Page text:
(Updates with company statement)
JUBA, March 28 (Reuters) - South Sudan shut down mobile operator Vivacell’s service overnight, demanding $66 million in licence fees and locking out 900,000 subscribers.
Vivacell, owned by Lebanon’s Fattouch Investment Group, is one of three mobile phone operators in South Sudan - competing with South Africa’s MTN and Kuwait’s Zain.
Last week, the government gave the company seven days to comply with unspecified rules and regulations and pay its licence fee or its operations would be shut down.
“They have no licence. We want them to pay a sum of 66 million dollars for their licence and up to now they have not paid,” Information Minister Michael Makuei Lueth told Reuters late on Tuesday.
International traffic had already been switched off last week, angering customers.
“It is abrupt and it has disorganised my business communication. I am losing contact (with overseas suppliers) by switching to another line, which is very painful,” said Khalid Ramadhan, a Juba businessman who imports mobile phones and computers from places like Dubai.
Vivacell’s managing director, Jesus Antonio Ortiz Olivo, said company officials went to Makuei’s office this week to try to discuss the situation but the minister would not meet them.
“We are still working on it as of now. I cannot say anything in regards to the shutting down by the honourable minister,” Ortiz Olivo told Reuters.
The company said on Wednesday it was engaging with the “relevant authorities” to ensure the network was restored in the shortest time possible.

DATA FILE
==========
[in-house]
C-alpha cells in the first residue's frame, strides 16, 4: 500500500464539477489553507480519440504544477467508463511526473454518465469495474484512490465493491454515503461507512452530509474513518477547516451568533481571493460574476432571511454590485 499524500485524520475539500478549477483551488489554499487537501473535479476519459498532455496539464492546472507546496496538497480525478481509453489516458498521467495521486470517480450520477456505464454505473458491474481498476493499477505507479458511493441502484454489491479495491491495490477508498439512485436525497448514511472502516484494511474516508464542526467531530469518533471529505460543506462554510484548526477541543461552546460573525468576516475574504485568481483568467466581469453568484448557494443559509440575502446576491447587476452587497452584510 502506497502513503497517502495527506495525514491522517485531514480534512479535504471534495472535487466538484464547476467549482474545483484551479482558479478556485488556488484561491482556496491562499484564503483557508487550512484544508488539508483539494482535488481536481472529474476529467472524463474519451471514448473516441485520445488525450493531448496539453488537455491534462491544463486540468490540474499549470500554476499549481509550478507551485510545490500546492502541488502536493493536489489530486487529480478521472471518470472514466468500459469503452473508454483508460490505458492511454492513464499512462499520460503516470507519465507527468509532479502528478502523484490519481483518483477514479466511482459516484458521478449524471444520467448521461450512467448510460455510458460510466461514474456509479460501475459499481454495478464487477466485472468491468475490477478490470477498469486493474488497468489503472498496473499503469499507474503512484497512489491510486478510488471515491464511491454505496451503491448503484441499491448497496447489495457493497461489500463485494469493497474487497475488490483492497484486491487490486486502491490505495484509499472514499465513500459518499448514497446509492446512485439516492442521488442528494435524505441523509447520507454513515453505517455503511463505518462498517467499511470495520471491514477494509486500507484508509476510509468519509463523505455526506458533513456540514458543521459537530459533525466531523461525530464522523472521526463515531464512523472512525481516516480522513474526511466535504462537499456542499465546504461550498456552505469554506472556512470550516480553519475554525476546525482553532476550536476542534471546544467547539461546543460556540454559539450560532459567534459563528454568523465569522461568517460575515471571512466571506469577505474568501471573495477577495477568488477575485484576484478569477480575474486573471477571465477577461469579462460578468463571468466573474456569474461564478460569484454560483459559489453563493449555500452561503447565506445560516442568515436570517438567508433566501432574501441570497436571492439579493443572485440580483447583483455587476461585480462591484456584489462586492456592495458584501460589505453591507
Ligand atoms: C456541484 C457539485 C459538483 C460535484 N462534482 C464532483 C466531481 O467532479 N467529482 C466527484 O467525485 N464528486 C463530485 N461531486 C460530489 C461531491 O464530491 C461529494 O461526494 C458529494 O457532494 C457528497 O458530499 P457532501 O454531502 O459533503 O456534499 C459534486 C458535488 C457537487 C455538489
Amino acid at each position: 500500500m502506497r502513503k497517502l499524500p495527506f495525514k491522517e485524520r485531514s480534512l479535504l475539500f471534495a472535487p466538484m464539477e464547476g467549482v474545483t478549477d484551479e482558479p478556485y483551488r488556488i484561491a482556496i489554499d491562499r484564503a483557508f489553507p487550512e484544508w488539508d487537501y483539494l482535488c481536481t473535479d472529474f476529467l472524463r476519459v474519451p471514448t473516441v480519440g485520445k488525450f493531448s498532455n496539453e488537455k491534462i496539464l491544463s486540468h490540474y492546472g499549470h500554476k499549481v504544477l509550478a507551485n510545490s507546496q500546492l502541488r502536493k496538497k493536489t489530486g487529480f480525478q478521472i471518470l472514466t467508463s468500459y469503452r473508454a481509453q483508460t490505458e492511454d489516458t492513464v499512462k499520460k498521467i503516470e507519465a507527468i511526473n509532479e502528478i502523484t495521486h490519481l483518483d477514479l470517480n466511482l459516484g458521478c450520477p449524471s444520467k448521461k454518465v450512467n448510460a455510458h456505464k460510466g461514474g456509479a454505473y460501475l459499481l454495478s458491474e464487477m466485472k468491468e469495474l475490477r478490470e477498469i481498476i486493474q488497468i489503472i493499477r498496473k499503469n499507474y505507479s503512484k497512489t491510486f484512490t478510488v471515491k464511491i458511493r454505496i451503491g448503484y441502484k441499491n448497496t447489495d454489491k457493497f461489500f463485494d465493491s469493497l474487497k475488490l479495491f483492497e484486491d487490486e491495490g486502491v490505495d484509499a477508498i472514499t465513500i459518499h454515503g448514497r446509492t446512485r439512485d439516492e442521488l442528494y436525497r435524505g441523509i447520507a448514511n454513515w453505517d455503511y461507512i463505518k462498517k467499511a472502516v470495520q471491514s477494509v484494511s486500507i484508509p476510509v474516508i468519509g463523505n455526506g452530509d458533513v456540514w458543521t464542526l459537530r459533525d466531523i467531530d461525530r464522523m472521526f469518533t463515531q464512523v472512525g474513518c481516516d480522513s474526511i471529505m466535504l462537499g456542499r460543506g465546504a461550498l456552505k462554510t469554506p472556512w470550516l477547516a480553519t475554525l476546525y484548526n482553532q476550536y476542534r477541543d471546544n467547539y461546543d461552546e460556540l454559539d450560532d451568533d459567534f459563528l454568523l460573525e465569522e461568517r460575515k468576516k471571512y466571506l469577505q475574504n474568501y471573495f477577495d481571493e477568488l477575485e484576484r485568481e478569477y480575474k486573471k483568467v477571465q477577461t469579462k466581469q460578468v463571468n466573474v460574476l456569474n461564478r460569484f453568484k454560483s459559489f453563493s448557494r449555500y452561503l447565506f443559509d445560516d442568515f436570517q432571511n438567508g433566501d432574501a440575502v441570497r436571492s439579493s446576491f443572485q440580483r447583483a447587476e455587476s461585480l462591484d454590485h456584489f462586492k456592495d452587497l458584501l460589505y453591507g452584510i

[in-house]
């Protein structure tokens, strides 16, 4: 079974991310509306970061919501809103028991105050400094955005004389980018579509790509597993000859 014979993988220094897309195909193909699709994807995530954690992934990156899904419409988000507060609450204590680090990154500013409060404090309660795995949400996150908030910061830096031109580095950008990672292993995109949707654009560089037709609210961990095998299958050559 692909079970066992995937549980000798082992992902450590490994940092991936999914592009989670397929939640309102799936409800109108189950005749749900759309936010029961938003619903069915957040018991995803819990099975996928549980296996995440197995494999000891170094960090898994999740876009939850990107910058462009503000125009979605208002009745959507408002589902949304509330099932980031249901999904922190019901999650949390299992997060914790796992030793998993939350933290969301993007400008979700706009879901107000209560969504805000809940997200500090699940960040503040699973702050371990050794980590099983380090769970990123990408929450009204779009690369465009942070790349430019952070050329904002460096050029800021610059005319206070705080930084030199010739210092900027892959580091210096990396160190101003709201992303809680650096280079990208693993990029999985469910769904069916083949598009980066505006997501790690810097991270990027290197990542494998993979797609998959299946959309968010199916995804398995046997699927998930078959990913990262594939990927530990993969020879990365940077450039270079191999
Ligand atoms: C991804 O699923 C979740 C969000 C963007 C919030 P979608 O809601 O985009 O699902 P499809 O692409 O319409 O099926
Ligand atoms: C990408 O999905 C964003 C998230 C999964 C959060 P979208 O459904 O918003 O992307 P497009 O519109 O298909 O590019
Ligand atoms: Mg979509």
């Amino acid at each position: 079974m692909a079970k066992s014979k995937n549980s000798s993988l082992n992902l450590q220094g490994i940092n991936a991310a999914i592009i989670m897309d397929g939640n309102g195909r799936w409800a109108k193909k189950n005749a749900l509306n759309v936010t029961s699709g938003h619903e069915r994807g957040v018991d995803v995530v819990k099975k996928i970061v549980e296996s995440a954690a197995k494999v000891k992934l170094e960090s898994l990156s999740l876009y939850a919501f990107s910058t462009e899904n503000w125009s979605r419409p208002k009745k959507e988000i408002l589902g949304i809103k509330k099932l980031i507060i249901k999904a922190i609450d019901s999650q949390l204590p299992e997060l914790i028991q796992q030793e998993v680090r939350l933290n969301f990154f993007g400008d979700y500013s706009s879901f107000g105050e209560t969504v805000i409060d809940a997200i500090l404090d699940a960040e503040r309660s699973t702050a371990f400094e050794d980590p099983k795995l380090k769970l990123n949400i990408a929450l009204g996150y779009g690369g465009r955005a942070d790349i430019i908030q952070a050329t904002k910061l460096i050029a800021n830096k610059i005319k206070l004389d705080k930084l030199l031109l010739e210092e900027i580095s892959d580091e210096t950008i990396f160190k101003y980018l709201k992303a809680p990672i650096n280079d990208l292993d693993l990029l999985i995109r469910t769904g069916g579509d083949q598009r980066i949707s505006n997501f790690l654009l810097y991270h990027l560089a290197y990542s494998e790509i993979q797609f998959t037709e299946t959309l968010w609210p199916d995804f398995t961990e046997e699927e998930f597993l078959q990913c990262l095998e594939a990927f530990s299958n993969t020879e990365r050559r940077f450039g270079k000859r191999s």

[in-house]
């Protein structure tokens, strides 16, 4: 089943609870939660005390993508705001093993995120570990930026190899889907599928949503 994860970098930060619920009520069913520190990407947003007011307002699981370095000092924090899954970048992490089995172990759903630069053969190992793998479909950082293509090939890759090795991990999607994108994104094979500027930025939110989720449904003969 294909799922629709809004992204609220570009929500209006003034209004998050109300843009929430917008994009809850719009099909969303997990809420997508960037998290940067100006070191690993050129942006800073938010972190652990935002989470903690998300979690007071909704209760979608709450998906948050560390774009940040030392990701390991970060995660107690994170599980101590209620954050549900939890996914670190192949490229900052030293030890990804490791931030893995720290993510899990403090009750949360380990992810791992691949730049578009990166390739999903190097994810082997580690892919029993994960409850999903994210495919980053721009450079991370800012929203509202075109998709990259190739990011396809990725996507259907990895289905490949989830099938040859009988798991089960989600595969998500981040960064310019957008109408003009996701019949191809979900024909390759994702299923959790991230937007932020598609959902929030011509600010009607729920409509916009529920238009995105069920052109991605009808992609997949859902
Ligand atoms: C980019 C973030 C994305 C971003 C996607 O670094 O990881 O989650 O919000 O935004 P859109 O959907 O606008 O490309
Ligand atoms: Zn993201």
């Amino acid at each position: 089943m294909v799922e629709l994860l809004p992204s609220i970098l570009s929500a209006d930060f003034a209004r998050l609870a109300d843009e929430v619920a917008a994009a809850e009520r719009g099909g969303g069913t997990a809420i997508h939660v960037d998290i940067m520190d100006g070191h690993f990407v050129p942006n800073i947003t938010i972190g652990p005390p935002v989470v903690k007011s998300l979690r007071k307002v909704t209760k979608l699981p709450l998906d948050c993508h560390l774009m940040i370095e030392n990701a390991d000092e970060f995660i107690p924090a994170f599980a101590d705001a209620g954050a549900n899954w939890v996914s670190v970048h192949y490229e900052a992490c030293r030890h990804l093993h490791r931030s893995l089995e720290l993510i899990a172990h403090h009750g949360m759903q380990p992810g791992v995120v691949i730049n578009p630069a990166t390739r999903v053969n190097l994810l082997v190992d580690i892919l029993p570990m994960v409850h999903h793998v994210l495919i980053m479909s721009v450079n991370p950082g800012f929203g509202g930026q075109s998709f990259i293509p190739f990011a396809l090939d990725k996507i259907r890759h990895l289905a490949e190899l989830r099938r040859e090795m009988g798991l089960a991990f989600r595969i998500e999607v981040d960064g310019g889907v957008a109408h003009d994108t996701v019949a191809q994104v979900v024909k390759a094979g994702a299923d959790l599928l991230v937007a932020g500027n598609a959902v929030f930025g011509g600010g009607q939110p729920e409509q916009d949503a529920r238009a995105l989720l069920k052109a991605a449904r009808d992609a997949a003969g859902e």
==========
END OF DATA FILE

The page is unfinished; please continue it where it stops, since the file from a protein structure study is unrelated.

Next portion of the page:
“In the unfortunate event the network is not switched back on, Vivacell will duly provide for a clear mechanism for re-imbursement of the cash equivalent of the airtime and simcard stock currently being held by all the dealers,” it said in a statement.
At midnight on Tuesday, the network signal on the mobile phones of Vivacell customers went off, making it impossible to receive or make any calls.
Vivacell accounts for nearly a third of up to 3 million mobile subscribers in South Sudan, which has been torn by civil war since 2013. Some of its customers were already planning to switch to another service provider.
One Vivacell subscriber, who did not wish to be named, said MTN was likely to be the biggest beneficiary of the switch-off, leading to congestion on the network.
“Vivacell should expedite means of resolving the differences with the government for the sake of the users,” the customer said. (Reporting by Denis Dumo; Writing by Duncan Miriri; Editing by Susan Fenton and Mark Potter)
Our Standards: The Thomson Reuters Trust Principles.